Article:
"I hope the main emotion that carries forward is joy." That is a direct excerpt from Knight's speech on opening night, and it illustrates just how much he does not care about the big money this building will bring it, but how much he wants to see people be happy. Yes, winning is a plus, but Knight wants to see people enjoy the fruits of his labor and enjoy an experience that he has been able to enjoy himself, all because of the University of Oregon.

Matthew Knight Arena is not only a place where the University of Oregon men's basketball team will play in many years to come (80, as hoped by Knight), but it is Phil Knight's final and greatest gift to his son as well.

This arena not only encapsulates the appreciation for the University of Oregon that Knight has, but it is also how he wants to remember his son—by giving joy to a community that has given he and his family so much support throughout his entire life.  

Complain all you want about how involved Nike is with the University of Oregon. There really is nothing ethically wrong with it. Knight is only giving back to his alma mater that has provided him with so much.

It is through private donations that Knight has given Oregon so much, not through Nike's money. Just because he has a bigger pocketbook than most anybody in this nation does not mean that he cannot give however much money he wants to the university he was a part of; to do so would be unethical and hypocritical.

I say hypocritical because, while the University of Oregon does receive a lot of money from Phil Knight, who are its other donors? Yes, there are quite a few successful graduates from the U of O, but nowhere near other universities such as Stanford, Washington, USC, Auburn and the top-tier academic schools where their graduates make millions each year. So why the big deal with the University of Oregon?

It is not right to hate a university because it has donors who realize how much the university has given them throughout their lifetimes and want to see their alma mater succeed even more in the future. Phil Knight and Nike have helped Oregon to do this.

For many years, the University of Oregon was the laughingstock of the Pac-10. Year after year us Duck fans had to watch as our teams sat at the bottom of the Pac. However, Phil Knight wanted to change this. He wanted his university to succeed on a national level, and his private donations have helped the U of O achieve top-tier national status not only athletically, but academically as well.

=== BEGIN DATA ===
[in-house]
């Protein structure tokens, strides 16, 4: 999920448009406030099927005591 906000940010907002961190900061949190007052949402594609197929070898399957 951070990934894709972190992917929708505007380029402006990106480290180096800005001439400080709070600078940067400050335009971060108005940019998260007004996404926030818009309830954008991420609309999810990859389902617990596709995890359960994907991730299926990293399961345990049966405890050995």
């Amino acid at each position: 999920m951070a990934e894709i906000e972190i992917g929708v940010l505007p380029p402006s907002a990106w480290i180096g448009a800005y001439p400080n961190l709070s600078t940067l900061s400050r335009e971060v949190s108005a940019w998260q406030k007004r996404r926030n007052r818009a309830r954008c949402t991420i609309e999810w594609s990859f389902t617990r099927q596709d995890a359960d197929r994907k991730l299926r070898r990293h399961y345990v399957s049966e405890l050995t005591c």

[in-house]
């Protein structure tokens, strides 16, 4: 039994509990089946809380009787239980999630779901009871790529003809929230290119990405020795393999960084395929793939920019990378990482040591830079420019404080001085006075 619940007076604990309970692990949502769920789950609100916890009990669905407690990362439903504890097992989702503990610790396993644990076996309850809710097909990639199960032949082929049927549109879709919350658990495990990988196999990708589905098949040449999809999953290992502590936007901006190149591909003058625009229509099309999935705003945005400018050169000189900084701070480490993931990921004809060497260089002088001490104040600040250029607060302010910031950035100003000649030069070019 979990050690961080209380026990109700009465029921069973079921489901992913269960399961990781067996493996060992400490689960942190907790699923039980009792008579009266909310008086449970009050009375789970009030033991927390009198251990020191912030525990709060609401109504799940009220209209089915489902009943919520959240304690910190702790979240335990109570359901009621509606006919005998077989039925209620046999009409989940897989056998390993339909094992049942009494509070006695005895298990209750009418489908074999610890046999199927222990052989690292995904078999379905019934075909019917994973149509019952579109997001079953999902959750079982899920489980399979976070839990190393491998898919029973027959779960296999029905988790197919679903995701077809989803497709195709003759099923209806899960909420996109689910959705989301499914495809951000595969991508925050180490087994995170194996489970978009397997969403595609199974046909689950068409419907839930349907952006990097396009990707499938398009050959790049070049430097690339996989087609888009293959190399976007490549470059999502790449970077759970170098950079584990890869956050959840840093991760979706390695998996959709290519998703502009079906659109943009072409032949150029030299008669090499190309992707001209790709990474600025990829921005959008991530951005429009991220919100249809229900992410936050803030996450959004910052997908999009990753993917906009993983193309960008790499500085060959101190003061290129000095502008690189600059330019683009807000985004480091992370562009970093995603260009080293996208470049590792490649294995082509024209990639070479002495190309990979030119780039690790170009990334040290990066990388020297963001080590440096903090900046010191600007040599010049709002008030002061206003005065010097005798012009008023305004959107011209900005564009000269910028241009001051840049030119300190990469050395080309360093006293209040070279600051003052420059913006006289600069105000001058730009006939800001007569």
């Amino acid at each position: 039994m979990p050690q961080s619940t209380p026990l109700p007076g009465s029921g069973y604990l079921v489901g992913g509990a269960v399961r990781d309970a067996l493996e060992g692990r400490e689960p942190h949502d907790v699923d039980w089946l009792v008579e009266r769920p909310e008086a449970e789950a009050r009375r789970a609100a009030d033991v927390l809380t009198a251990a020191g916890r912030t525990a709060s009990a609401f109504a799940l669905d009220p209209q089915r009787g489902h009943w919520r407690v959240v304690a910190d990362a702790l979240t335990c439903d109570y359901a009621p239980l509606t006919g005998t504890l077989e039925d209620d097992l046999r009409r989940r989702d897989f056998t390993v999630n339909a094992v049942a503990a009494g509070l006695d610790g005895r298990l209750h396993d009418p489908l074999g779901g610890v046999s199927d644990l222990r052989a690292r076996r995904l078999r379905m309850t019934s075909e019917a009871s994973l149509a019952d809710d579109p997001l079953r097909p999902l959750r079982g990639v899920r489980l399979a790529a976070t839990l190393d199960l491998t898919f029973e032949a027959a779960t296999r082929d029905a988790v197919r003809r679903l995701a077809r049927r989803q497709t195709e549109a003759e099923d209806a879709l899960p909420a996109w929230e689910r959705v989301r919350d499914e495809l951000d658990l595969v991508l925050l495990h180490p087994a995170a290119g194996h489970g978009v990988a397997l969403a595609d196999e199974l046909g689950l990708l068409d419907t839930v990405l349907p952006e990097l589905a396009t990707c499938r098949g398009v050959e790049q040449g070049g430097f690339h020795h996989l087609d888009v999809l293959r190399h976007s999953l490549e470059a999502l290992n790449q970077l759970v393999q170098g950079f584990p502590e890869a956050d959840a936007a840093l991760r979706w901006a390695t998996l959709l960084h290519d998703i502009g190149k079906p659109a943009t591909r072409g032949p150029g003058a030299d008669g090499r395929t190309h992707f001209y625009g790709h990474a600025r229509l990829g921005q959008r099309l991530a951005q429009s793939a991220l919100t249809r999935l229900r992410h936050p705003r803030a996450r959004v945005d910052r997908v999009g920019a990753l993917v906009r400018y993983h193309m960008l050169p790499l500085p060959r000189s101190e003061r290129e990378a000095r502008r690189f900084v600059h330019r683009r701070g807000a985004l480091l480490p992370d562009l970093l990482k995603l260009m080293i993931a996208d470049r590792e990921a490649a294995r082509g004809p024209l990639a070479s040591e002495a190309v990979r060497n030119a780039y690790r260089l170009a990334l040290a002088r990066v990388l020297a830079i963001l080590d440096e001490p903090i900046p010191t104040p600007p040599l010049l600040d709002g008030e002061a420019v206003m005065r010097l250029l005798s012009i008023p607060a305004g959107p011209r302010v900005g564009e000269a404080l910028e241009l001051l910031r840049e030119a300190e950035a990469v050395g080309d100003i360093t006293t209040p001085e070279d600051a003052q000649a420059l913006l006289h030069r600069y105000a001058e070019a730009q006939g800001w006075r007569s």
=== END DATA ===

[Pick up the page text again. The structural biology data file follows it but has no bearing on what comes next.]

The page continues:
Yes, the University of Oregon gets new uniforms every four years, but that is part of the excitement at the university and part of the tradition now just as much as any other tradition at other schools that draws excitement from around the campus. It is part of a history now that Knight wants to see continue, and so he, through the company he co-founded and currently chairs, makes generous donations to the universities success.

Academically, Knight has greatly helped Oregon as well. He helped to fund their new academic center for athletes, as well as made a large donation to both the library and law school, which is one of the nicest law buildings in the nation. He also makes considerable donations around the Eugene community and Oregon in general in order to give back to something that has given him so much.

Say what you want about how affiliated Oregon and Nike seem to be, but I believe that it is an altruistic contribution by somebody who is proud of where he came from. If you don't believe that had Knight gone somewhere else he would not be doing the same exact thing he is doing right now, you are very confused and need to reassess your point of view.

I am sorry that Knight had to graduate from Oregon and all of you Duck haters have to see his contributions bring Oregon into the national spotlight. It was the university that he chose to go to, and he now just wants to thank the people who let him become who he is today.

Hate all you want—Phil Knight and the University of Oregon, and successively Nike, are a great pairing and will continue to remain that way (without any NCAA violations, I might add) for a very long time.